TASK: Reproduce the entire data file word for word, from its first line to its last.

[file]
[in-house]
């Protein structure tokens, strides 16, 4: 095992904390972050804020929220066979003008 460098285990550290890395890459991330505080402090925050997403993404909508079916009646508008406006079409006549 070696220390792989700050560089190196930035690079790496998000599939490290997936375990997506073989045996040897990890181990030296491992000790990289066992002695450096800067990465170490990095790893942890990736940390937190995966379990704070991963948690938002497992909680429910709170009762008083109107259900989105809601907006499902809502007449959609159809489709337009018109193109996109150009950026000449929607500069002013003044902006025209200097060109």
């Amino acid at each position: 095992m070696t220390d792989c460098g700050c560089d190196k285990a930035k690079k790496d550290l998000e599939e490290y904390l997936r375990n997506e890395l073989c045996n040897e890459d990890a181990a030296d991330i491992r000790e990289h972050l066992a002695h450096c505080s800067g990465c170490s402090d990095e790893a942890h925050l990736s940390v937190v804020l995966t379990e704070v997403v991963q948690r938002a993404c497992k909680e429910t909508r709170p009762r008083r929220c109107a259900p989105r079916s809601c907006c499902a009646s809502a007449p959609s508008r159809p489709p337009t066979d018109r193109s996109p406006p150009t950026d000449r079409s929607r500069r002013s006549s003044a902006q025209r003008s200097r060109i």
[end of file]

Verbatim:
[in-house]
């Protein structure tokens, strides 16, 4: 095992904390972050804020929220066979003008 460098285990550290890395890459991330505080402090925050997403993404909508079916009646508008406006079409006549 070696220390792989700050560089190196930035690079790496998000599939490290997936375990997506073989045996040897990890181990030296491992000790990289066992002695450096800067990465170490990095790893942890990736940390937190995966379990704070991963948690938002497992909680429910709170009762008083109107259900989105809601907006499902809502007449959609159809489709337009018109193109996109150009950026000449929607500069002013003044902006025209200097060109």
């Amino acid at each position: 095992m070696t220390d792989c460098g700050c560089d190196k285990a930035k690079k790496d550290l998000e599939e490290y904390l997936r375990n997506e890395l073989c045996n040897e890459d990890a181990a030296d991330i491992r000790e990289h972050l066992a002695h450096c505080s800067g990465c170490s402090d990095e790893a942890h925050l990736s940390v937190v804020l995966t379990e704070v997403v991963q948690r938002a993404c497992k909680e429910t909508r709170p009762r008083r929220c109107a259900p989105r079916s809601c907006c499902a009646s809502a007449p959609s508008r159809p489709p337009t066979d018109r193109s996109p406006p150009t950026d000449r079409s929607r500069r002013s006549s003044a902006q025209r003008s200097r060109i």